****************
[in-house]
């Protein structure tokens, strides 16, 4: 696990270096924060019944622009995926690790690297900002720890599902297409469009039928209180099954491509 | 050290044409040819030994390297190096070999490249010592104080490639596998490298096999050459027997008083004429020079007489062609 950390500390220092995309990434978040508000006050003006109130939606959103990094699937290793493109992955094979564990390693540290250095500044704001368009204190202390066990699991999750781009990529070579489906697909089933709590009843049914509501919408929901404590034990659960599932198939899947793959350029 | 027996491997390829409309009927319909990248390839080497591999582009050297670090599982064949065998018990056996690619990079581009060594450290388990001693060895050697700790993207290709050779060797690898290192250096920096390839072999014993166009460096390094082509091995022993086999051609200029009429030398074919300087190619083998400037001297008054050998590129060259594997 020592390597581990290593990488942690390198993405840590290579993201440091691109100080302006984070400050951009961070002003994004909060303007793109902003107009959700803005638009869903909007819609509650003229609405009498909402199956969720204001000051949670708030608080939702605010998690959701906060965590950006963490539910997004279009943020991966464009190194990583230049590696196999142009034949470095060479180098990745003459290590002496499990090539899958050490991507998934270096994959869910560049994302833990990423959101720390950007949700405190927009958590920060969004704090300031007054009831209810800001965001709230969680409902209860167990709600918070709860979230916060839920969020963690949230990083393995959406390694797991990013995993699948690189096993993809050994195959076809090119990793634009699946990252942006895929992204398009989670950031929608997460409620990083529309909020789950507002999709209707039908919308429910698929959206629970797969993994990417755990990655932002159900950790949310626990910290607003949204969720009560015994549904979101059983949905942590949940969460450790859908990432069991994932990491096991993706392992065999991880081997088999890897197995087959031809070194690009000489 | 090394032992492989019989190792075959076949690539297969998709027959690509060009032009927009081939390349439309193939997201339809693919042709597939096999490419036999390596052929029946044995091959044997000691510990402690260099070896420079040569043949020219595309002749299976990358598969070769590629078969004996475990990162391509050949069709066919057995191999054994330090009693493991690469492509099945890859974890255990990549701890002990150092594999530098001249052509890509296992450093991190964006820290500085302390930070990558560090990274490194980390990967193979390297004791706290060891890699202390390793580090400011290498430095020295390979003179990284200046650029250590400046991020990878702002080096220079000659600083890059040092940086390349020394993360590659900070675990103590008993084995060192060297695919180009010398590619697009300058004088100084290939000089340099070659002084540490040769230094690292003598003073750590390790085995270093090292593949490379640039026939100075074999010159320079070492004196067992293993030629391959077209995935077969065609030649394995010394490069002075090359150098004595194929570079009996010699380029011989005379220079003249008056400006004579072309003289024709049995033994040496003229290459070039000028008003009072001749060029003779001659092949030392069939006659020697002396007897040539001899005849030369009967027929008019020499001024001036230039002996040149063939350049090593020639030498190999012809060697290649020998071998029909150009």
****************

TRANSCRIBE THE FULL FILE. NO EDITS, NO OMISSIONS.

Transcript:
[in-house]
């Protein structure tokens, strides 16, 4: 696990270096924060019944622009995926690790690297900002720890599902297409469009039928209180099954491509 | 050290044409040819030994390297190096070999490249010592104080490639596998490298096999050459027997008083004429020079007489062609 950390500390220092995309990434978040508000006050003006109130939606959103990094699937290793493109992955094979564990390693540290250095500044704001368009204190202390066990699991999750781009990529070579489906697909089933709590009843049914509501919408929901404590034990659960599932198939899947793959350029 | 027996491997390829409309009927319909990248390839080497591999582009050297670090599982064949065998018990056996690619990079581009060594450290388990001693060895050697700790993207290709050779060797690898290192250096920096390839072999014993166009460096390094082509091995022993086999051609200029009429030398074919300087190619083998400037001297008054050998590129060259594997 020592390597581990290593990488942690390198993405840590290579993201440091691109100080302006984070400050951009961070002003994004909060303007793109902003107009959700803005638009869903909007819609509650003229609405009498909402199956969720204001000051949670708030608080939702605010998690959701906060965590950006963490539910997004279009943020991966464009190194990583230049590696196999142009034949470095060479180098990745003459290590002496499990090539899958050490991507998934270096994959869910560049994302833990990423959101720390950007949700405190927009958590920060969004704090300031007054009831209810800001965001709230969680409902209860167990709600918070709860979230916060839920969020963690949230990083393995959406390694797991990013995993699948690189096993993809050994195959076809090119990793634009699946990252942006895929992204398009989670950031929608997460409620990083529309909020789950507002999709209707039908919308429910698929959206629970797969993994990417755990990655932002159900950790949310626990910290607003949204969720009560015994549904979101059983949905942590949940969460450790859908990432069991994932990491096991993706392992065999991880081997088999890897197995087959031809070194690009000489 | 090394032992492989019989190792075959076949690539297969998709027959690509060009032009927009081939390349439309193939997201339809693919042709597939096999490419036999390596052929029946044995091959044997000691510990402690260099070896420079040569043949020219595309002749299976990358598969070769590629078969004996475990990162391509050949069709066919057995191999054994330090009693493991690469492509099945890859974890255990990549701890002990150092594999530098001249052509890509296992450093991190964006820290500085302390930070990558560090990274490194980390990967193979390297004791706290060891890699202390390793580090400011290498430095020295390979003179990284200046650029250590400046991020990878702002080096220079000659600083890059040092940086390349020394993360590659900070675990103590008993084995060192060297695919180009010398590619697009300058004088100084290939000089340099070659002084540490040769230094690292003598003073750590390790085995270093090292593949490379640039026939100075074999010159320079070492004196067992293993030629391959077209995935077969065609030649394995010394490069002075090359150098004595194929570079009996010699380029011989005379220079003249008056400006004579072309003289024709049995033994040496003229290459070039000028008003009072001749060029003779001659092949030392069939006659020697002396007897040539001899005849030369009967027929008019020499001024001036230039002996040149063939350049090593020639030498190999012809060697290649020998071998029909150009």